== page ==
12.           The competencies of migrants, asylum seekers and refugees should be valued and developed in countries of arrival by guaranteeing equal access to higher education, specialization courses, apprenticeships and internships, and by validating qualifications obtained elsewhere.

13.           The social and professional inclusion of migrants, asylum seekers and refugees within local communities should be supported by recognising their freedom of movement and their right to choose where to live; by making information available in their languages of origin; by offering language classes and courses on local customs and culture; and by granting asylum seekers and refugees the right to work.

14.           The integrity and well-being of the family should always be protected and promoted, independently of legal status. This can be achieved by embracing broader family reunification (grandparents, grandchildren and siblings) independently of financial requirements; by allowing reunified family members to work; by undertaking the search for lost family members; by combating the exploitation of minors; and by ensuring that, if employed, their work does not adversely affect their health or their right to education.

15.           Migrants, asylum seekers and refugees with special needs are to be treated just like citizens with the same conditions, guaranteeing access to disability benefits independently of legal status, and enrolling unaccompanied or separated minors with disabilities in special education programmes.

16.           The funds for international development and humanitarian support, sent to countries which receive a significant influx of refugees and migrants fleeing from armed conflict, should be increased, ensuring that the needs of both newcomer and resident populations can be met. This can be achieved by funding the establishment and development of institutions for medical, educational and social care in countries of arrival, and by extending financial help and assistance programmes to local families in situations of vulnerability.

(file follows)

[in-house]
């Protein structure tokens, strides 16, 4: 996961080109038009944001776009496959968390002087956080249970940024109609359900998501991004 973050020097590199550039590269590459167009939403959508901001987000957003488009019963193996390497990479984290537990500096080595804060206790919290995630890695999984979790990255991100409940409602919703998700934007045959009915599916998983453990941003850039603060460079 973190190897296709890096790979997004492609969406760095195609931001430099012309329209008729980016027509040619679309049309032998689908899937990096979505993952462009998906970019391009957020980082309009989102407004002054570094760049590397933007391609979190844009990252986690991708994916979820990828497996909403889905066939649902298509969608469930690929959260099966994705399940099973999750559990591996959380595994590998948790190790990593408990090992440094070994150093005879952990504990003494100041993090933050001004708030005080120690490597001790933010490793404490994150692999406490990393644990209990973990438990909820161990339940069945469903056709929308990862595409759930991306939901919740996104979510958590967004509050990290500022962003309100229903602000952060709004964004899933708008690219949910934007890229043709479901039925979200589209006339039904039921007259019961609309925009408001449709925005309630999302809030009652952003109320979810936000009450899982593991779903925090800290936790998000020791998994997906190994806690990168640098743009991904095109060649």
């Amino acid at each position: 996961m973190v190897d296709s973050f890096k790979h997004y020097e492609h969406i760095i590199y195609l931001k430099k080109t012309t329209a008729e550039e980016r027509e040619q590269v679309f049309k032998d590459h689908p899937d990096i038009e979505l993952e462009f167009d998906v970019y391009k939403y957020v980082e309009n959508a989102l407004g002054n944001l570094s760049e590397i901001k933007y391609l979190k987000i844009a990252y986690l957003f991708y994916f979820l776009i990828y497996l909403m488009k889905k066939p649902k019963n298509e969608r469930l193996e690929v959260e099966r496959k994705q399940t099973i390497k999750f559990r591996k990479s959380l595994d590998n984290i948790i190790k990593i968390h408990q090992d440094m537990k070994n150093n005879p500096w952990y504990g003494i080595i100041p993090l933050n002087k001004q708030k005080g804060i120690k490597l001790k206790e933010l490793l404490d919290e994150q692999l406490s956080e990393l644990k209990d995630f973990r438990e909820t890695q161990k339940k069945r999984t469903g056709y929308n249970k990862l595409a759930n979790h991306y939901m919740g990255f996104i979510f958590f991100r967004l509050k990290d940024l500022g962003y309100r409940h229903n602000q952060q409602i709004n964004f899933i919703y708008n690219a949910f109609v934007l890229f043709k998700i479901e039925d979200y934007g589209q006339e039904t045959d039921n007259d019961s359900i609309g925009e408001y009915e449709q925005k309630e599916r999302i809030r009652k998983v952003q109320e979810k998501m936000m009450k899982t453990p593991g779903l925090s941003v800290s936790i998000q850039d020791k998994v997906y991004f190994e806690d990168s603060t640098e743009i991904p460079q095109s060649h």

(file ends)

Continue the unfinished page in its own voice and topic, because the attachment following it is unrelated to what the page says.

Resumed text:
17.           The right to religious freedom – in terms of both belief and practice – should be assured to all migrants, asylum seekers and refugees, independently of legal status.

Integrating: Greater Participation of Migrants and Refugees to Enrich Local Communities

The arrival of migrants, asylum seekers and refugees represents an opportunity for growth as much for local communities as for the newcomers. The encounter of different cultures is a source of mutual enrichment, since inclusion and participation contribute to the development of societies. To this end the following points are to be implemented:

18.           Integration, as a two-directional process which acknowledges and values the riches of both cultures, should be promoted. This can be achieved by recognising citizenship at birth; by rapidly extending nationality to all refugees, independently of financial requirements or linguistic knowledge (at least for over-50s); by promoting family reunification; and by declaring a one-off period of amnesty and legalisation for migrants who have lived in a country for a considerable amount of time.

19.           A positive narrative of solidarity towards migrants, asylum seekers and refugees should be promoted. This can be achieved by funding intercultural exchange projects; by supporting integration programmes in local communities; by documenting and disseminating good practices in integration; and by ensuring that public announcements are translated into the languages spoken by larger numbers of migrants, asylum seekers and refugees.

Those who are forced to flee humanitarian crises and are subsequently evacuated or enrolled in assisted repatriation programmes must be ensured appropriate conditions for reintegration in their countries of origin. This can be achieved by increasing the funds assigned to temporary assistance for those affected by humanitarian crises and by developing infrastructure in countries of return, by validating educational and professional qualifications obtained abroad, and by encouraging the rapid reintegration of workers in their countries of origin.

1Address to participants in the International Forum on "Migration and Peace" , 21 February 2017.

Migrants & Refugees Section | Integral Human Development | Piazza San Calisto | 00120 Vatican City